The only reason I tolerate long drives is because I can look at beautiful vistas and try to spot wildlife.
My particular favorite is looking for hawks in the barren trees at the side of the highway during holiday driving.
Whether I’m driving or riding shotgun, spotting hawks in the roadside trees is fairly easy; I just scan for lumpy branches. Most of the time the lumps turn out to be squirrel nests or clumps of leaves caught in a crag, but maybe 1 out of 10 lumps is a hawk!
The easiest, largest lump to find is the red-tailed hawk (Buteo jamaicensis). They perch, still as statues, in the trees above the median, scanning the grassy area for a juicy little rodent that they can swoop down on and snatch up with their talons.
Red-tailed hawks, sitting nearly two feet tall and with a wing span over four feet, are the largest hawks in this area, beating out the red-shouldered hawk (Buteo lineatus) by a few inches and the broad-winged hawk (Buteo platypterus) by over a foot.
Red-tails, like most hawks, are not the large birds you see soaring in the sky most often; those are usually vultures. Look for how the bird holds its wings – if they’re in a slight uptilt, forming a wide V, think vulture. A lighter bird with wings held flat means you may be seeing a hawk.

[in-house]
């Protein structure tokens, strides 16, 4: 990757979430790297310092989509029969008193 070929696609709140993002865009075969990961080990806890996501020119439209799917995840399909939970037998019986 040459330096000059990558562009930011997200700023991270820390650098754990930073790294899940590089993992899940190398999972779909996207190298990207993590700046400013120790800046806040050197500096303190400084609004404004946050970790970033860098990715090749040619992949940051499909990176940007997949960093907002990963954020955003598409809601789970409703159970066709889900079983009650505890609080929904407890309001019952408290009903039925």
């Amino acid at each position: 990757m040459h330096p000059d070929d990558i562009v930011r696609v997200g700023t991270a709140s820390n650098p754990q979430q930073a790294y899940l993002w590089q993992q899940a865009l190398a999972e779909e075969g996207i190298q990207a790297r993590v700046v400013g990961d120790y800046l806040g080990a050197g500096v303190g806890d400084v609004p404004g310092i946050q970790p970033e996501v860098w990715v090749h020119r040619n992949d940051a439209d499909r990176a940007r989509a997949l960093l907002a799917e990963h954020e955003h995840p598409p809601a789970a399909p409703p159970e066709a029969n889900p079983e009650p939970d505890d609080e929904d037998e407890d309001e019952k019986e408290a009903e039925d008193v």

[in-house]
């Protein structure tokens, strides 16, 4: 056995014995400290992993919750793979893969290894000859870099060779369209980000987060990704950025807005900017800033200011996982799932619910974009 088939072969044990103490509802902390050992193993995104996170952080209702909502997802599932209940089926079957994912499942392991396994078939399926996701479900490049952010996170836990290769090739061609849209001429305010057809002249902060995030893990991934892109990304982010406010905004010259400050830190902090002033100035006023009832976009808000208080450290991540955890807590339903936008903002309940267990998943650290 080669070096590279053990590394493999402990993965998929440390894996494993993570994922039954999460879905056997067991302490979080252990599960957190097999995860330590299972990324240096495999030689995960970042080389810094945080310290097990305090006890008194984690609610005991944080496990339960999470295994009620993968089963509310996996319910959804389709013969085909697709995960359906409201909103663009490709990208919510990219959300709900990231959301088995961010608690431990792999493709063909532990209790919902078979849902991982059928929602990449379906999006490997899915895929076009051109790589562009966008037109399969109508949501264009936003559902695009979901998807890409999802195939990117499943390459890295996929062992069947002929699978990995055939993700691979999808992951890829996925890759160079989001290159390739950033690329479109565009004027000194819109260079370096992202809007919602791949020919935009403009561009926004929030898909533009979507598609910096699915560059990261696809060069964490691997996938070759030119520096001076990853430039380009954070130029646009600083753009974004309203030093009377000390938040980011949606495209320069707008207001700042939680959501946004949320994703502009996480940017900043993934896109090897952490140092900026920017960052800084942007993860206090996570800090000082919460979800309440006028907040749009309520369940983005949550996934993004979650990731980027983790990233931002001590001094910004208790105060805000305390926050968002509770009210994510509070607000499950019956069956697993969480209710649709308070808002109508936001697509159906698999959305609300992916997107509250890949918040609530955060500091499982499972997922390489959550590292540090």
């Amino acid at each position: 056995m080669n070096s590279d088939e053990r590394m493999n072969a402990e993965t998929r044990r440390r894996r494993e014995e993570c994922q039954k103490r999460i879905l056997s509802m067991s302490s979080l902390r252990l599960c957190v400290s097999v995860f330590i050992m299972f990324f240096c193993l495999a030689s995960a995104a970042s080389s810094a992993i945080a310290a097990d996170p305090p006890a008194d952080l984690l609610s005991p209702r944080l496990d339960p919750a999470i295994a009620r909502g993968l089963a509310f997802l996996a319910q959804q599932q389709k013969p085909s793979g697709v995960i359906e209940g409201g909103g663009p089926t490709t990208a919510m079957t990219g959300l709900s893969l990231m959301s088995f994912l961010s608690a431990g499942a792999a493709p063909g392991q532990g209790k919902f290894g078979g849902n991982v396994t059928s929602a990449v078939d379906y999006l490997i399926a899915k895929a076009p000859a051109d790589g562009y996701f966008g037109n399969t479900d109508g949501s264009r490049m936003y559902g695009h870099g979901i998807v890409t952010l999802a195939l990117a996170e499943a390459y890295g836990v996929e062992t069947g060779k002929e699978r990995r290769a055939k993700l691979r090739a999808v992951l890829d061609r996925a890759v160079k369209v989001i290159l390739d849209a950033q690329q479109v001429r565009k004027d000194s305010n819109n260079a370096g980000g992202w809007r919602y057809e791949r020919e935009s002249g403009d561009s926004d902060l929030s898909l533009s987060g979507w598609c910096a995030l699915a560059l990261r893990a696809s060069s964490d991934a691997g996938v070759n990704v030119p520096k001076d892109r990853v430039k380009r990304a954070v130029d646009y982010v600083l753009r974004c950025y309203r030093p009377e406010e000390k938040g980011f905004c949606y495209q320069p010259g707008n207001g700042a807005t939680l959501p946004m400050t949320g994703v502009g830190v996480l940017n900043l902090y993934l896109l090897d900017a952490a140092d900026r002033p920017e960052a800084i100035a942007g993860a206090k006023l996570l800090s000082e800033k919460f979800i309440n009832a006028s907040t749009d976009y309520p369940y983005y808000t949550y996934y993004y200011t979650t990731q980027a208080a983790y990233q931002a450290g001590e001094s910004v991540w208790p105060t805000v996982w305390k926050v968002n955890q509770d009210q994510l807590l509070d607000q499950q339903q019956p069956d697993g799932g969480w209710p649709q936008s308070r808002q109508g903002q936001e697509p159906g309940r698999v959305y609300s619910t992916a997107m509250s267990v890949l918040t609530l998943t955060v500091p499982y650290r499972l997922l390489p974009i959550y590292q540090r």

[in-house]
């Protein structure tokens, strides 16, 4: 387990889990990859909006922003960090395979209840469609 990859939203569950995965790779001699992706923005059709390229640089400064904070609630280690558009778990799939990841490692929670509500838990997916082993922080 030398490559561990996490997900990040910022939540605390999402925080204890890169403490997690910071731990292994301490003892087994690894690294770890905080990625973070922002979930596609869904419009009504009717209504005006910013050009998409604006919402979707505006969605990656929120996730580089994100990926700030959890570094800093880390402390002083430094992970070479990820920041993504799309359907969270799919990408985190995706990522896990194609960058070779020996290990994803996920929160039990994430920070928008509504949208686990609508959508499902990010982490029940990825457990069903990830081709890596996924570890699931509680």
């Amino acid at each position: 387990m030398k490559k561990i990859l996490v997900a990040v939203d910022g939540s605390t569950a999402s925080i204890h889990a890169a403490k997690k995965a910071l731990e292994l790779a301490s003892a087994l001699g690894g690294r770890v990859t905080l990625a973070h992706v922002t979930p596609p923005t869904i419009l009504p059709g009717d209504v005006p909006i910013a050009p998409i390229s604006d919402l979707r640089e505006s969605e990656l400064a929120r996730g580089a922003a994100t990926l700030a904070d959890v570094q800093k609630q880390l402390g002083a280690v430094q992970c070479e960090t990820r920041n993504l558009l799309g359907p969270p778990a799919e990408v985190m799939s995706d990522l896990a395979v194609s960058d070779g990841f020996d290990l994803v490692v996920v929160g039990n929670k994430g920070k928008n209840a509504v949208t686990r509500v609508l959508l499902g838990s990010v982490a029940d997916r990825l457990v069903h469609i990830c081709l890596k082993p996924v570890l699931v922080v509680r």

Red-tails will take advantage of a thermal (rising column of warm air) to carry them up to great heights where they can survey a whole field for prey. They’ll also use a mountain updraft to hunt via “kiting,” which I described in my Hanging Rock post. Also, it must be noted that the springtime soaring and free-fall coitus of a mated pair is fairly spectacular.
In everyday life, though, hawks are watchers and swoopers as they go about the business of catching the little mammals that make up the large part of their diet, including voles, mice, rats, rabbits, and squirrels.
Whether flying or perching, the red tail is this hawk’s most reliable identifying feature. A rusty red that many birders describe as “rufous” colors their entire tail, though it can also look peach or orange if sunlight is pouring through it.
Though you’ll pass them fast at highway speeds, you’ll be surprised how much detail you can see in a perched hawk. I even spot the little hawks (Cooper’s or Sharp-shinned) from the highway sometimes.
You’ll have to take the first few miles to let your eyes adjust to differentiating lumps while also not driving off the road, but after that a long drive can be hawk heaven! Even the kiddos might pry their eyes from their tablets to look for a hawk or two; have the right side of the car compete against the left side for who can find the most hawks. My best count yet was headed west on Route 66 in northern Virginia after Christmas a few years ago – I saw a hawk every mile for at least 17 miles!